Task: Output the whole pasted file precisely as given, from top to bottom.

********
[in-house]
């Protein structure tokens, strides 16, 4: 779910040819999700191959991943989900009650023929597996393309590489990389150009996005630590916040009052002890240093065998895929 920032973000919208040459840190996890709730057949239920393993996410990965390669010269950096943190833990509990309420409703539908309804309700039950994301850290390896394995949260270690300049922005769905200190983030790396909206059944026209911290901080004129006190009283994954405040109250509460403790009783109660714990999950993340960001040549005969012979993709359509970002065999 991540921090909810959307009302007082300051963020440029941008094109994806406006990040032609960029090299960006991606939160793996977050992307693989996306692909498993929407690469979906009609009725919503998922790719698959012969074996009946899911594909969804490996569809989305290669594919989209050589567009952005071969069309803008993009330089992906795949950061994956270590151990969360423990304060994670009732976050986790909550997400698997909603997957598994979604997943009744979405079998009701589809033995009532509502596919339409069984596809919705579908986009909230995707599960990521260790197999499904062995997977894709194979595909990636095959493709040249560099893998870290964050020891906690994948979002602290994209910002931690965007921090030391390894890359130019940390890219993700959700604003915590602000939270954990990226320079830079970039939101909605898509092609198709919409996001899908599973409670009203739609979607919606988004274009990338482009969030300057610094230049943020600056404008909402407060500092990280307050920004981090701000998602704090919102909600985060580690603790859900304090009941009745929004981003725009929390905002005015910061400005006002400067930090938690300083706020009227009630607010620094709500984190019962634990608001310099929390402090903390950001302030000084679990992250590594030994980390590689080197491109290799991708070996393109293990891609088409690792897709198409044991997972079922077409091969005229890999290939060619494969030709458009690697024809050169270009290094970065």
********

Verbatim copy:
[in-house]
């Protein structure tokens, strides 16, 4: 779910040819999700191959991943989900009650023929597996393309590489990389150009996005630590916040009052002890240093065998895929 920032973000919208040459840190996890709730057949239920393993996410990965390669010269950096943190833990509990309420409703539908309804309700039950994301850290390896394995949260270690300049922005769905200190983030790396909206059944026209911290901080004129006190009283994954405040109250509460403790009783109660714990999950993340960001040549005969012979993709359509970002065999 991540921090909810959307009302007082300051963020440029941008094109994806406006990040032609960029090299960006991606939160793996977050992307693989996306692909498993929407690469979906009609009725919503998922790719698959012969074996009946899911594909969804490996569809989305290669594919989209050589567009952005071969069309803008993009330089992906795949950061994956270590151990969360423990304060994670009732976050986790909550997400698997909603997957598994979604997943009744979405079998009701589809033995009532509502596919339409069984596809919705579908986009909230995707599960990521260790197999499904062995997977894709194979595909990636095959493709040249560099893998870290964050020891906690994948979002602290994209910002931690965007921090030391390894890359130019940390890219993700959700604003915590602000939270954990990226320079830079970039939101909605898509092609198709919409996001899908599973409670009203739609979607919606988004274009990338482009969030300057610094230049943020600056404008909402407060500092990280307050920004981090701000998602704090919102909600985060580690603790859900304090009941009745929004981003725009929390905002005015910061400005006002400067930090938690300083706020009227009630607010620094709500984190019962634990608001310099929390402090903390950001302030000084679990992250590594030994980390590689080197491109290799991708070996393109293990891609088409690792897709198409044991997972079922077409091969005229890999290939060619494969030709458009690697024809050169270009290094970065």